Civil rights organizations associated with the Leadership Conference on Civil Rights (LCCR) received complaints of widespread denial of the right to vote, predominantly affecting minority voters and heavily-minority precincts.

Alleged Abuses

The information gathered by civil rights organizations, including the NAACP, details allegations of several forms of denial of the right to vote, intimidation, and barriers that prevented or discouraged voting. All of the following types of disfranchisement-alleging serious violations of the U.S. Constitution, the Federal Voting Rights Act and the National Voter Registration Act, as well as Florida Election Law and Florida Civil Rights Laws-have been described in complaints to LCCR organizations.

Longstanding minority voters reportedly were told that they did not appear on the voting lists. Some said they were turned away because they did not have photo identification, even though Florida law provides that registered voters without photo IDs may cast "affidavit ballots." In some counties there were reports that minority voters were asked for a photo ID while white voters were not. Some minority voters were turned away even when they appeared at the polling place with both their voter card and a photo ID.

Voters who did not appear on the voting list or have a photo ID were shunted into a "problem" line, where they waited for long periods of time after being told that election officials were trying to telephone headquarters. Because phone lines were jammed and many of these calls never went through, many voters said they became discouraged and left without voting.

Voters reported being sent from polling place to polling place, with no real effort to determine where they were supposed to vote. Some claimed to have been turned away from not just one, but three or four polling places.

Other voters reported being denied the right to vote because of minor, immaterial discrepancies in their names as they appeared on registration lists and in their proof of identification-such as their use of middle initials.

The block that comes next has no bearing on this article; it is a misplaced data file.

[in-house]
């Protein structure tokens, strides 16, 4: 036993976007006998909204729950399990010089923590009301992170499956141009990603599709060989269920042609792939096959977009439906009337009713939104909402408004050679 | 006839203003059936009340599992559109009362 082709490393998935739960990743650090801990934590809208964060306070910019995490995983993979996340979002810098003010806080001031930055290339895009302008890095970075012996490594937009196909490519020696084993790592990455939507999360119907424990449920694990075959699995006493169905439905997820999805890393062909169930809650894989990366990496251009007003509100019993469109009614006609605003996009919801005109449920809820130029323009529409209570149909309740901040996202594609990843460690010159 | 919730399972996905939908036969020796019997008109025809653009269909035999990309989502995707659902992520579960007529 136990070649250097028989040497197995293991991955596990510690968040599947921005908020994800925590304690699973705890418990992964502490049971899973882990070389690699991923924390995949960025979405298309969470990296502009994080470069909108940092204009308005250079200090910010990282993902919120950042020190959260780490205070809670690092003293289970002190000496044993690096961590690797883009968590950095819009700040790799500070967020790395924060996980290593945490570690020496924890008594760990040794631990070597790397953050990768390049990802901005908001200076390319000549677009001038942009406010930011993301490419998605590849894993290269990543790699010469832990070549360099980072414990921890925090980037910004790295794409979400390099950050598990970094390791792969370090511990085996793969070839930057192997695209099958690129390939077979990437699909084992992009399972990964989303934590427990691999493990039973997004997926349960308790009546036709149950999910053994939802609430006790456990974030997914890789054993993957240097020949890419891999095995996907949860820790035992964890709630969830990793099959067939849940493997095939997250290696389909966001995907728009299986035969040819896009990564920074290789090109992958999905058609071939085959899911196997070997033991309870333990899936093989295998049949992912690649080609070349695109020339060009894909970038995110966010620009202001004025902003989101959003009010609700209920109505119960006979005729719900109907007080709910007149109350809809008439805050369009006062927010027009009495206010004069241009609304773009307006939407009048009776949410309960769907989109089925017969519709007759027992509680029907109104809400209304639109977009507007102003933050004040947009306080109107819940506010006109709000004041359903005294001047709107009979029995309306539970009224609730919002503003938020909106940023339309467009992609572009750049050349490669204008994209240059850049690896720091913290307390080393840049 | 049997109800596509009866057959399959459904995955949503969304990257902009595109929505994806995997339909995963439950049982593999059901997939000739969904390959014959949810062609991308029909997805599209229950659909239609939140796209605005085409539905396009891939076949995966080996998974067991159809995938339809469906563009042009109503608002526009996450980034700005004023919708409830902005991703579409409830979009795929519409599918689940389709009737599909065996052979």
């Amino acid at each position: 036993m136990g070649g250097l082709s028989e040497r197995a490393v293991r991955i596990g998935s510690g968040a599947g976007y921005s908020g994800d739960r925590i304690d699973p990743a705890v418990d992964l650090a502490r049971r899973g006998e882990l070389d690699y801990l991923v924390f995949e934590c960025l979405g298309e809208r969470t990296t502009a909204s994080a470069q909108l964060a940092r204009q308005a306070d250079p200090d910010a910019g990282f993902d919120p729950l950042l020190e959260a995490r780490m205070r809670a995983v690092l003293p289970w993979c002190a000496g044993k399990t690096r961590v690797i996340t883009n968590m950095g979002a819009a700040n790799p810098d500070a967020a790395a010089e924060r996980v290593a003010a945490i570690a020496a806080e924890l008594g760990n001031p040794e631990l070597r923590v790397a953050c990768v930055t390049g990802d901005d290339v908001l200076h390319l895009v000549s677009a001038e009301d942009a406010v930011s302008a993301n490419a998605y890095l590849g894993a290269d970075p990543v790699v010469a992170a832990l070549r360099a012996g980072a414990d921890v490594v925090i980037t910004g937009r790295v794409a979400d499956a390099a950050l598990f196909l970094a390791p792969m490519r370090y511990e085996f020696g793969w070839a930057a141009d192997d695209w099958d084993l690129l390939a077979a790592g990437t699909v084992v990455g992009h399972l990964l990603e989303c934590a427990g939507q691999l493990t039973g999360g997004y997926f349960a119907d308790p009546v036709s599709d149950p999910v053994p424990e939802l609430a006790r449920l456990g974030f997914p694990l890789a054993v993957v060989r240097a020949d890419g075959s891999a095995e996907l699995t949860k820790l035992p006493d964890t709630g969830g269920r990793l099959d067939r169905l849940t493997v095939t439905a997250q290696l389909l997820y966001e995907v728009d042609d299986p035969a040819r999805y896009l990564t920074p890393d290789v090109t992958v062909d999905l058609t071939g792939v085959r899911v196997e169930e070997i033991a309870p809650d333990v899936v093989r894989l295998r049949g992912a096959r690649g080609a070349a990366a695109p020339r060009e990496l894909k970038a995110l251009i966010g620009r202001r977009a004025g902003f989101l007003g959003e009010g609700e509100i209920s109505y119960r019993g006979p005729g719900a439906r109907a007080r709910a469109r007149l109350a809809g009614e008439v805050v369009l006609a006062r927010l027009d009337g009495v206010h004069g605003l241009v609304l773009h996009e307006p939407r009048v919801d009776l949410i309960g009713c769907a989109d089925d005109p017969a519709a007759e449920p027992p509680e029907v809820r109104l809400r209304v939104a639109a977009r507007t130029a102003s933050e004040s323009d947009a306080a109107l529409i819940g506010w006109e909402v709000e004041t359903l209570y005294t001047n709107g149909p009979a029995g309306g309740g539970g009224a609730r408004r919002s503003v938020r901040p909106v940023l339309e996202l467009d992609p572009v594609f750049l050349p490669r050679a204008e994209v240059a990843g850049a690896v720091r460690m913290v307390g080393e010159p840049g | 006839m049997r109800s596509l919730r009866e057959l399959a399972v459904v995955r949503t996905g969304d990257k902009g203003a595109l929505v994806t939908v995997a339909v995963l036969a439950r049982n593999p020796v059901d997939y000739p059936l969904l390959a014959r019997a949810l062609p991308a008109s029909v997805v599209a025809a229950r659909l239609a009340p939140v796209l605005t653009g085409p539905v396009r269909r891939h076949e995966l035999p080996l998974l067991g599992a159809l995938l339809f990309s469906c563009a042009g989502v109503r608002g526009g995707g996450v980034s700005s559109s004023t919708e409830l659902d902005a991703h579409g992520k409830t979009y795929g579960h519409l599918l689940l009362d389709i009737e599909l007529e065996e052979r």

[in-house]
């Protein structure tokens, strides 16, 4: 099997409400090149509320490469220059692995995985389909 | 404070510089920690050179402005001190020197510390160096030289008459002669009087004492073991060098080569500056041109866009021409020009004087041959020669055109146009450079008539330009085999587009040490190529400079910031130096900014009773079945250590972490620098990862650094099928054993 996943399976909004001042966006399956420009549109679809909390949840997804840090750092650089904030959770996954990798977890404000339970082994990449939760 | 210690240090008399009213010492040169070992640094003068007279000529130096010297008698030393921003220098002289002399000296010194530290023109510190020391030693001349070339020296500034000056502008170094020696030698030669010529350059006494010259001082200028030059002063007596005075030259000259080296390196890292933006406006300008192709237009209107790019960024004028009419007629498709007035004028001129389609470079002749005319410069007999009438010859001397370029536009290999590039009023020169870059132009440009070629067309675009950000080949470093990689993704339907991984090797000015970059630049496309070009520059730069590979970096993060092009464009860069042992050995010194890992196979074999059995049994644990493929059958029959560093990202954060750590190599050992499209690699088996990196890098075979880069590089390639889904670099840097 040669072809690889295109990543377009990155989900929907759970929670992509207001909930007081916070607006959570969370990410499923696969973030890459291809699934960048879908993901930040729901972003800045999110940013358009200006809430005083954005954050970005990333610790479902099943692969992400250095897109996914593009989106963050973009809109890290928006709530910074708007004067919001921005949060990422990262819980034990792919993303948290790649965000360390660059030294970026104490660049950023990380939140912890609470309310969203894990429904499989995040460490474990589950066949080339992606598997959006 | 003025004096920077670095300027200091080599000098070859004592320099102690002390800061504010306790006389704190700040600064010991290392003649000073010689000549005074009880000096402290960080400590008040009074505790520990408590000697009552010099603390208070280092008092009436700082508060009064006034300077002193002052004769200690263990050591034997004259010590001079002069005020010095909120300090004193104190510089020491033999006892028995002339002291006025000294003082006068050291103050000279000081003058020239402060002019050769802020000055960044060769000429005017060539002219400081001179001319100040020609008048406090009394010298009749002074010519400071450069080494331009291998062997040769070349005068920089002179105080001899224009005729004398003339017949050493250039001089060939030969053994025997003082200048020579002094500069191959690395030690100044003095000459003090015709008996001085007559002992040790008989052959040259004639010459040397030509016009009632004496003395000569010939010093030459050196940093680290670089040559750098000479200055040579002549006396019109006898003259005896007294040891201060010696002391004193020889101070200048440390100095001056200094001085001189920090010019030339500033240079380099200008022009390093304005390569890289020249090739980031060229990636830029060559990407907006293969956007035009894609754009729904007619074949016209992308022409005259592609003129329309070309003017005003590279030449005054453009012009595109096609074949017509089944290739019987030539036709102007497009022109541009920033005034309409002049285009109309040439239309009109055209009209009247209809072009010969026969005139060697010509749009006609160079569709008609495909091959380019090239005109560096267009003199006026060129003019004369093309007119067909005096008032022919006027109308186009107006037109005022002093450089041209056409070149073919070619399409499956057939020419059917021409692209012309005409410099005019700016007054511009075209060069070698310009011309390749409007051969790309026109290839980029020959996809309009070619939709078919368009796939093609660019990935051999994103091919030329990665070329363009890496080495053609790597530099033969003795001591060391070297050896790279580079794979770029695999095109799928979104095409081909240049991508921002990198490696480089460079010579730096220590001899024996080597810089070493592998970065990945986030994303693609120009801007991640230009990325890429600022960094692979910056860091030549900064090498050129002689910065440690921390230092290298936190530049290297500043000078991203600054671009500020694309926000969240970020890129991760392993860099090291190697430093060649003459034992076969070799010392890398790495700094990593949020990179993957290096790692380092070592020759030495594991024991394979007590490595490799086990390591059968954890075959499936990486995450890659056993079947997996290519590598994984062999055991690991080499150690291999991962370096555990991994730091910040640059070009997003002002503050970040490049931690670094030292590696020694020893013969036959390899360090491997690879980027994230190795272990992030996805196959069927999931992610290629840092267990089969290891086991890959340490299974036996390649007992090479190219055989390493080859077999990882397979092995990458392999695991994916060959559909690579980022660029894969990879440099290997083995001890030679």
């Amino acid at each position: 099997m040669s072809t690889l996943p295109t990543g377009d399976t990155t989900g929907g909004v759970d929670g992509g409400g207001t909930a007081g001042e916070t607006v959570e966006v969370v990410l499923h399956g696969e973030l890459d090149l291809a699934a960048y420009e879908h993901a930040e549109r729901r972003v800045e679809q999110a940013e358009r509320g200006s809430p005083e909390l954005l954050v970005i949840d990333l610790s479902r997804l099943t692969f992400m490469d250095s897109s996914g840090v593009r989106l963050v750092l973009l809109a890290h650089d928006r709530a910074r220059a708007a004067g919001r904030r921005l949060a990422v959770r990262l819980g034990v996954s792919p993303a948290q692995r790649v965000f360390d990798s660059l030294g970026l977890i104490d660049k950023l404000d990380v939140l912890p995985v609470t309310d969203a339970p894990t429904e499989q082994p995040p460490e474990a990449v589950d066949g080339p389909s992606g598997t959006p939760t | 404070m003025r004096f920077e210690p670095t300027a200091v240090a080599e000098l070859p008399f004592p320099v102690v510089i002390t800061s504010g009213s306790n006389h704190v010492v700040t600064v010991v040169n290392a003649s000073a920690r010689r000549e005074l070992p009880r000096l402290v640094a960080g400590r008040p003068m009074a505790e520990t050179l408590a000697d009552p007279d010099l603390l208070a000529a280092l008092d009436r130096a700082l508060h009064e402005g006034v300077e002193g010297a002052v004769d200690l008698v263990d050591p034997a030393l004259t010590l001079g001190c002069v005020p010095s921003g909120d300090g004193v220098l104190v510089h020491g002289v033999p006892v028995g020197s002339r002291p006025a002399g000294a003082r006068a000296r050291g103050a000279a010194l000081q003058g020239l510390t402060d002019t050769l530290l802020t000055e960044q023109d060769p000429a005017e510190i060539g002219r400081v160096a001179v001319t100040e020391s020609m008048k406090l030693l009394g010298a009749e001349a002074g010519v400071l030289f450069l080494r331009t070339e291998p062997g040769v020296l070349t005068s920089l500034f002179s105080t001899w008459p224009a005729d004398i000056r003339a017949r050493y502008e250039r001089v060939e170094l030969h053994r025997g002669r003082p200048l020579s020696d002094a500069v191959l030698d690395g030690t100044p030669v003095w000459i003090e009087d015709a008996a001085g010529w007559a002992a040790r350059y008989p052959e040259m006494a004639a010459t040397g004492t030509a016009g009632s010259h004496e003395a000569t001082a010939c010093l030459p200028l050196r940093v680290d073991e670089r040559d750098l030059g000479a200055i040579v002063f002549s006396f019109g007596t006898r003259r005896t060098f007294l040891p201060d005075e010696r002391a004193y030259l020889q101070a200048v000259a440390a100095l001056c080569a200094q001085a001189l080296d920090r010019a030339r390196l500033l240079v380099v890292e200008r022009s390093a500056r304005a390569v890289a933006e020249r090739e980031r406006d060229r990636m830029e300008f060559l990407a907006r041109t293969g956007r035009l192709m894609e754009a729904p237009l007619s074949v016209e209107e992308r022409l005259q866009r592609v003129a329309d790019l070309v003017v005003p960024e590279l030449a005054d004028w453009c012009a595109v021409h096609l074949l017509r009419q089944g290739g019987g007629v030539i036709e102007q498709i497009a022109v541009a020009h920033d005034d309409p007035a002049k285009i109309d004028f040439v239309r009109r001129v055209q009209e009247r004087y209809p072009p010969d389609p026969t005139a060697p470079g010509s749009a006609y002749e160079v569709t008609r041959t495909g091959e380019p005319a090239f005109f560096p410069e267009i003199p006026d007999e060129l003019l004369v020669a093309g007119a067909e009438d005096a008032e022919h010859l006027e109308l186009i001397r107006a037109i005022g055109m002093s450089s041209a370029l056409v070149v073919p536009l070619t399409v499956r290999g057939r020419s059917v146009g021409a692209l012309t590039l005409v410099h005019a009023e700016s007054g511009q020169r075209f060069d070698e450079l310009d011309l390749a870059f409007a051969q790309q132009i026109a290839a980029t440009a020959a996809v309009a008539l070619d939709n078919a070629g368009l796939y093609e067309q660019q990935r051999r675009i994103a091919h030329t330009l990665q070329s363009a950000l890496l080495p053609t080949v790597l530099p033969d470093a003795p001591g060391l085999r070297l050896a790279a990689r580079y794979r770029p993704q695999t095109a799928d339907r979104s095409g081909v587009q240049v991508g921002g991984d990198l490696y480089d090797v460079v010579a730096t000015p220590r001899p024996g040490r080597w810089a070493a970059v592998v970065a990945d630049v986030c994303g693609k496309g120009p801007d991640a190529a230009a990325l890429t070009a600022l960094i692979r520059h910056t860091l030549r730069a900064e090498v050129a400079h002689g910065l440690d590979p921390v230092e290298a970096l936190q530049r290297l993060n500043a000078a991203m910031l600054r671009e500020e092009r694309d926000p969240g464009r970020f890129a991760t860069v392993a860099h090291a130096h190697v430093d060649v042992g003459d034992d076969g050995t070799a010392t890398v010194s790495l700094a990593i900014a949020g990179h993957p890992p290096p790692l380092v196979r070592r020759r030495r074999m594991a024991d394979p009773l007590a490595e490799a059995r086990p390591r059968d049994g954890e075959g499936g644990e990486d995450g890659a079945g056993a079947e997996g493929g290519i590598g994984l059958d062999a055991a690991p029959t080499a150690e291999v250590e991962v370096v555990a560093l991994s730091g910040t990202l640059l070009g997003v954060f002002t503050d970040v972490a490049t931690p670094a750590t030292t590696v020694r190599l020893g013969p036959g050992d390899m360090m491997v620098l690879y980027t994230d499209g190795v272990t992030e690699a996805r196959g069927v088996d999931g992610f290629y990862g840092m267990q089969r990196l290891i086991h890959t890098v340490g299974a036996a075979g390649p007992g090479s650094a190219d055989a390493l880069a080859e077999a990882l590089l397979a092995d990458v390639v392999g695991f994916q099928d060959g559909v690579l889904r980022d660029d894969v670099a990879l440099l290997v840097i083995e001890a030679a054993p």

Poll workers reportedly were instructed to be particularly "strict" in challenging voter qualifications because of aggressive voter registration and turnout efforts.

Large numbers of minority voters who claimed they registered before the October 10 deadline, did not receive their voting cards before November 7. When they appeared at the polls, they were told they were not on the voting list and were not permitted to vote.

Witnesses also reported that one, and possibly more, polling places were moved without notice to the voters and without the placement of a sign at the site, as required by Florida law. Minority voters served by this polling place had to locate their new polling place on their own.

Intimidation and Irregularities

Witnesses reported police checkpoints or stops of voters near several polling places in African-American neighborhoods.

Some voters who requested absentee ballots alleged that they did not receive them and were not allowed to vote when they went to the precinct in person on election day. In addition, a witness has reported that, in one county, hundreds of absentee ballots of registered voters were rejected by the Supervisor of Elections and not counted.

Miami-Dade County passed an ordinance in 1998 requiring that ballots in Creole be provided at forty-seven majority-Haitian precincts in the county. Complaints allege that these ballots were not available at some of these precincts.

Many Haitian-American voters also requested the assistance of a volunteer Creole/English speaker willing to translate the ballot for those with limited English proficiency, but were denied such assistance, despite provisions of Florida election-law.

Voters also reported being denied a second ballot to correct an error in the first one.

Democracy Denied

The allegations of exclusion and intimidation that civil rights investigations have uncovered show a possible pattern of disfranchisement of large numbers of minority voters in several counties. African-American, Haitian-American, and Hispanic voters who tried to vote, and who made heroic efforts to overcome barriers and refusals, must not be left voiceless in our democracy.